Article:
As you begin to explore the bodhicitta vow, the longing to reach out to others will arise sometimes with the spirit of playfulness and sometimes with a sense of urgency, but always with a deep sense of care. This kind of responsiveness is not a matter of principle; it is a matter of the heart. You could call this feeling love, but love as an idea is already a bit formed. Responsiveness describes the step before ideas; it is natural, unconditional, and raw.
Engaged bodhicitta refers to this responsiveness as it manifests in the ways in which you navigate life and relationships. In the formal teachings on engaged bodhicitta, you find the six transcendent activities, or paramitas: generosity, discipline, patience, diligence, concentration, and wisdom. The first five paramitas are a list of suggested means to channel your aspirational bodhicitta into direct action. In engaging these paramitas you are presented with the creative aspect of bodhicitta—how you bring your actions together with your intentions to awaken through service. Such actions are predicated on the experiential insight that your own liberation is inextricably linked to others, and are driven by the question: “How can I serve?”
intelligent heart bodhicitta bodhisattva
Illustration by Irene Rinaldi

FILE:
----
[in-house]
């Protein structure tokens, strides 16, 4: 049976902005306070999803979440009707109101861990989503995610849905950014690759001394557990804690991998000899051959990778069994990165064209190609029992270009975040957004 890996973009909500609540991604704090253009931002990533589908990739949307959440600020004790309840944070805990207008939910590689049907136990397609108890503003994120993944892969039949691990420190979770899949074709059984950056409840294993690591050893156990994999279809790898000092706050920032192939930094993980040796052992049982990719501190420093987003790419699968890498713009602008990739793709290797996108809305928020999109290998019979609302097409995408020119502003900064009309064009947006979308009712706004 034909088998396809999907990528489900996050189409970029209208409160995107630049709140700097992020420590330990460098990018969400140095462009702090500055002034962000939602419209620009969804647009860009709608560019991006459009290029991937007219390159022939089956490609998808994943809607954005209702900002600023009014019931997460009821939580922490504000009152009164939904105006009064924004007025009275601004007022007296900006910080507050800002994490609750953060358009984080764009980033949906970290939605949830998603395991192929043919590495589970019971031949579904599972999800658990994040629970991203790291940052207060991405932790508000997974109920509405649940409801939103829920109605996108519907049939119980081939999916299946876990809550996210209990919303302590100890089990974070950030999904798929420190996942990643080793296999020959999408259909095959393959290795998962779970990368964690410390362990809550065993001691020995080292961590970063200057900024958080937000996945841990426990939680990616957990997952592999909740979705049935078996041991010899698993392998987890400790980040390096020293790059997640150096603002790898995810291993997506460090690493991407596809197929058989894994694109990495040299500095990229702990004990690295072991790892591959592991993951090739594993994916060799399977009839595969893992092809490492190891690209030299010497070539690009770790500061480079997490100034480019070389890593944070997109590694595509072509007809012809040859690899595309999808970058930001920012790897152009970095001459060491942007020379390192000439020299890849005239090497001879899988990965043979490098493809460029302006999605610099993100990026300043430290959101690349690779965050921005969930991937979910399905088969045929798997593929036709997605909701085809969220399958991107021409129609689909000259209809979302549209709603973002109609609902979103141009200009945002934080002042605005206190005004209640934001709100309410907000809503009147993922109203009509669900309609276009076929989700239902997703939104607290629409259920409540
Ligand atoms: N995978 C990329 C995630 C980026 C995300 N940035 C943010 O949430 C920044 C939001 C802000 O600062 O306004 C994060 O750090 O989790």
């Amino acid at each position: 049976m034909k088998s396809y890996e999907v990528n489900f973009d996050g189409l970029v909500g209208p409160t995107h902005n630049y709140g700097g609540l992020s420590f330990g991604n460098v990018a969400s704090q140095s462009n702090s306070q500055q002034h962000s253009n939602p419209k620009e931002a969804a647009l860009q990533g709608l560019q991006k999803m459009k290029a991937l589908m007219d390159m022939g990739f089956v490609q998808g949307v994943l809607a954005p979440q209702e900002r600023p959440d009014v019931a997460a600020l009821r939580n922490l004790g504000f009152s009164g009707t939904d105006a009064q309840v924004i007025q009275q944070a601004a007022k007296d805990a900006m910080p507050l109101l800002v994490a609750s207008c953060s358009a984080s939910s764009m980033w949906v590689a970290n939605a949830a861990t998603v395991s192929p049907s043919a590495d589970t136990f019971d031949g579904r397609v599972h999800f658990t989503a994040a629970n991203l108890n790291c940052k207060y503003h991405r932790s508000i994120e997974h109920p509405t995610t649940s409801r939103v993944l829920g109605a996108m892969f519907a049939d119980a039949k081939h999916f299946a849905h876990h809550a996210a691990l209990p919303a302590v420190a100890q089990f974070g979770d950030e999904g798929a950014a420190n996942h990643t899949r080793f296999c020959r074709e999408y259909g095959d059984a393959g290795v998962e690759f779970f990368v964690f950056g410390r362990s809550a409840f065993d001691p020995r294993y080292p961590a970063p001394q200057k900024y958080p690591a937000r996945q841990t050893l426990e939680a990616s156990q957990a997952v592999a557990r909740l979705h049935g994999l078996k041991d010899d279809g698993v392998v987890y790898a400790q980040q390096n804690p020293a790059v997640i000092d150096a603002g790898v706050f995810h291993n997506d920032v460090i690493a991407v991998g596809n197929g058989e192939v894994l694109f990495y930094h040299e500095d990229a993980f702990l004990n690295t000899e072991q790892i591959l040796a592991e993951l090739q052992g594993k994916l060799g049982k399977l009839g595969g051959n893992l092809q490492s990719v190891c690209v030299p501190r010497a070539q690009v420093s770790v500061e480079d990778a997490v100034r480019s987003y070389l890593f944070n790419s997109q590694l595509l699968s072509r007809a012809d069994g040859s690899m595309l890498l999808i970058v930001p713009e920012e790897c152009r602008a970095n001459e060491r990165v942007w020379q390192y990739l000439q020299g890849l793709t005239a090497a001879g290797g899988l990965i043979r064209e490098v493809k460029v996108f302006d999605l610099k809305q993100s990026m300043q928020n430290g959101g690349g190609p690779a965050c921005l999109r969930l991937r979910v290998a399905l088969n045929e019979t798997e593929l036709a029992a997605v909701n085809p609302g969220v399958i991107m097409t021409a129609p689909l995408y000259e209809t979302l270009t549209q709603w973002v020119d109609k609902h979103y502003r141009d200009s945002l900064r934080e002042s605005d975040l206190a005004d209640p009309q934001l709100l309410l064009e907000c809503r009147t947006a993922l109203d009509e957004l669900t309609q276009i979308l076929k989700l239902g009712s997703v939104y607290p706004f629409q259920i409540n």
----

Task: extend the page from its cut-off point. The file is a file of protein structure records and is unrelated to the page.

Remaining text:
As you begin to feel increasingly touched by your own longing to respond to others, service can gradually become the sole lens through which you focus your life, and you will begin to see opportunities to serve all around you. Responsiveness doesn’t have to be grand. You might ask if someone wants to “jump into” your lane during a busy time at the pool, or offer your seat to someone on the subway. People often feel stunned at the most simple gesture of care, and it can sustain them (and you) for the entire day. As you extend tenderness to others, you may also begin to recognize how it brings out tenderness in them. Life begins to look more like a mother gazing at her infant child with deep adoration. The child smiles back, which makes her heart even brighter, and the child responds with laughter. All of a sudden the world begins to look very different. You find that you no longer have to ask the question: “How can I bring dharma into my daily life?” Engaged bodhicitta is not about fixing the world. In fact, if we take a realistic look at the nature of life, we find that the world is not a resolvable place. I don’t mean to say that the world is broken, but that both the mind and the world are too lively and rambunctious for the likes of our ideals. And so we will never be able to bring the world to our notion of a static state of perfect equilibrium. This may challenge your ordinary sense of what it means to evolve. You may see evolution as things getting better in a linear way, but that’s not a realistic look at how things actually work. Yes, we may accomplish many extraordinary things in life: someone might invent a new vaccine or rocket off to the moon, or you might find an opportunity to help someone out of a sticky or dangerous situation—some real victories, in fact. But in the end we will all succumb to old age, sickness, and death, and the world itself will continue to express itself in ways that push against your preferences. This brings us to bodhicitta’s wisdom aspect.